New York based property management firm, All Area Realty Services blog. Find tips for Co-Op Boards & Residential Building Management.

Following The Rules Of Your Co-op

Posted by All Area Realty Services Team on Nov 12, 2019 4:42:01 PM

New York City has many co-op buildings. Each co-op has different rules, which are determined by the proprietary lease, the bylaws and local, state and federal laws. The laws protect from illegal leases or by-laws. These three areas balance each other out and create a fair living experience for the people in the building.  

A proprietary lease establishes the terms in which you abide by in your building, including maintenance fees and other terms. Bylaws outline the relationship between the board and the unit owners. It defines the board’s powers and responsibilities, including who can serve on the board, how members are elected and how owners request information.  The local laws rule and if the lease or the bylaws violate a state or federal law, it is not legally binding. 

Who is responsible for all building and unit maintenance? The co-op is responsible for everything out of your apartment but you are responsible for the interior of your apartment. The building is responsible for maintaining the pipes within the walls, ceilings or floors. 

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There are heating laws in NYC and the co-op is obligated to abide by them. A warranty of habitability guarantees the right to a livable, safe and sanitary apartment, which includes communal areas.  

A co-op owner can be evicted if they are disruptive, unable to abide by the building’s rules or are violating federal laws.  First, make sure that there is a reason for the eviction. Document any wrongdoing so you have the proper paperwork when you go to evict the owner. Lastly, make sure that the board conducts its business properly that way the board does not have to answer if the unruly shareholder calls them out.  

 Each co-op can set the rules in regards to pets. If the co-op is pet friendly, be prepared for strict guidelines. Check your renters insurance about pets and dog bites. Most buildings allow cats but if you have a smaller pet, ask your board if it is allowed.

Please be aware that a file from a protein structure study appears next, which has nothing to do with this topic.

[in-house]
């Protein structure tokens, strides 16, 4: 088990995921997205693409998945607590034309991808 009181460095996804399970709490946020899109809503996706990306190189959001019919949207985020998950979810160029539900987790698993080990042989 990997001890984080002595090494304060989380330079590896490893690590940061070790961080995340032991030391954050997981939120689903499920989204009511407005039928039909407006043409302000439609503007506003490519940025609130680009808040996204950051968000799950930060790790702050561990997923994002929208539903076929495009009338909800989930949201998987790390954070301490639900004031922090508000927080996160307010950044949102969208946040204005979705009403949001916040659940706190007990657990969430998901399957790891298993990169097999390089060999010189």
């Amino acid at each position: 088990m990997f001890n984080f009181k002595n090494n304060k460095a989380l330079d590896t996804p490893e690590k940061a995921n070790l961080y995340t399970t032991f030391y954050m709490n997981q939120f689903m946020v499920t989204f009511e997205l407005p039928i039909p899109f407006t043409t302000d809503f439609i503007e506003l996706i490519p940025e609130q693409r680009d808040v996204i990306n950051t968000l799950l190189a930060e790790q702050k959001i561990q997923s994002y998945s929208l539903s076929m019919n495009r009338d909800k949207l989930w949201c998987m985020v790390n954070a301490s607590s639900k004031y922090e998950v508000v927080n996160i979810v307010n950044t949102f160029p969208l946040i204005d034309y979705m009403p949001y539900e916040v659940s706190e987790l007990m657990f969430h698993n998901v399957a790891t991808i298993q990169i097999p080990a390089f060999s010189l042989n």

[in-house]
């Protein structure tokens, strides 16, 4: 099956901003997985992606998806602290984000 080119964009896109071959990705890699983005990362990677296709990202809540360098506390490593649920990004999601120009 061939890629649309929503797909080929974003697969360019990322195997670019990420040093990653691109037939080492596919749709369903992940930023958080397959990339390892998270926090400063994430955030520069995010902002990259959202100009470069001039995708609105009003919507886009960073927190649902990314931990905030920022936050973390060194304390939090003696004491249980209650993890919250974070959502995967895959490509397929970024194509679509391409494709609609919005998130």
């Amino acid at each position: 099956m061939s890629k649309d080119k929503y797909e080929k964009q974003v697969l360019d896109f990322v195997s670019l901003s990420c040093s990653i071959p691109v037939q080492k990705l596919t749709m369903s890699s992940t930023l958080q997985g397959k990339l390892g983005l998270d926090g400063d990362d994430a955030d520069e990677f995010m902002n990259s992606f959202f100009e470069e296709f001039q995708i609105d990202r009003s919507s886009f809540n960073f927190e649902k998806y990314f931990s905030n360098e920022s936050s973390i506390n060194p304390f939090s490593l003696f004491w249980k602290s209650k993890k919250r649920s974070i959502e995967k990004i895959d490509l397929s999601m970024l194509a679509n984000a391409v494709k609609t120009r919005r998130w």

NYC has the Roommate Law, which allows one additional occupant in addition to immediate family, as long as you are currently living in the unit at the same time. If you are charging the roommate rent, it could be a sublet and that is not typically allowed in co-ops. Ask your board, its rules regarding sublets. 

If you decide that you want to renovate your unit, you need approval by the co-op board. Most likely, you will need to sign an alteration agreement and to provide details to the board. 

Remember, that just because you live in a co-op does not mean that you lose all of your tenant rights. Knowledge is power and knowing your rights is an important step in ensuring your rights will not be violated. 

All Area Realty Services knows what it takes to run buildings smoothly and efficiently while keeping both tenants and owners happy.  With over 30 years of experience, and many clients with us for decades, you can trust All Area Realty Services with taking care of your building and tenants. 

Topics: Co-Op Board, Property Management, condo

Always Follow The Rules of a Condo and Co-Op

Posted by All Area Realty Services Team on Oct 22, 2019 3:31:04 PM

iStock-139694969Every community has rules. In order for people to coexist in the same space, rules are essential. Co-ops and condos’ rules are called bylaws and house rules. Bylaws discuss the requirements for operation and governance of the co-op or condo association, including stipulations and parameters for election and meetings and who has the authority to act on behalf of the board and shareholders. House rules discuss quality of life issues. Most buildings have communal space. House rules dictates what is and what is not acceptable use of those spaces. 

Rules begin when the sponsor first builds the building and sets the house rules in the offering plan. Most times, the first draft is boilerplate and makes little sense. Under the bylaws, the board has the ability to change the house rules. It takes a majority of the board and then notice is given to the shareholders for a vote. House rules change with the building’s needs. Bylaws are easier to enforce than house rules because they are part of the offering plan of the co-op/condo and have remedies for violations of the bylaws.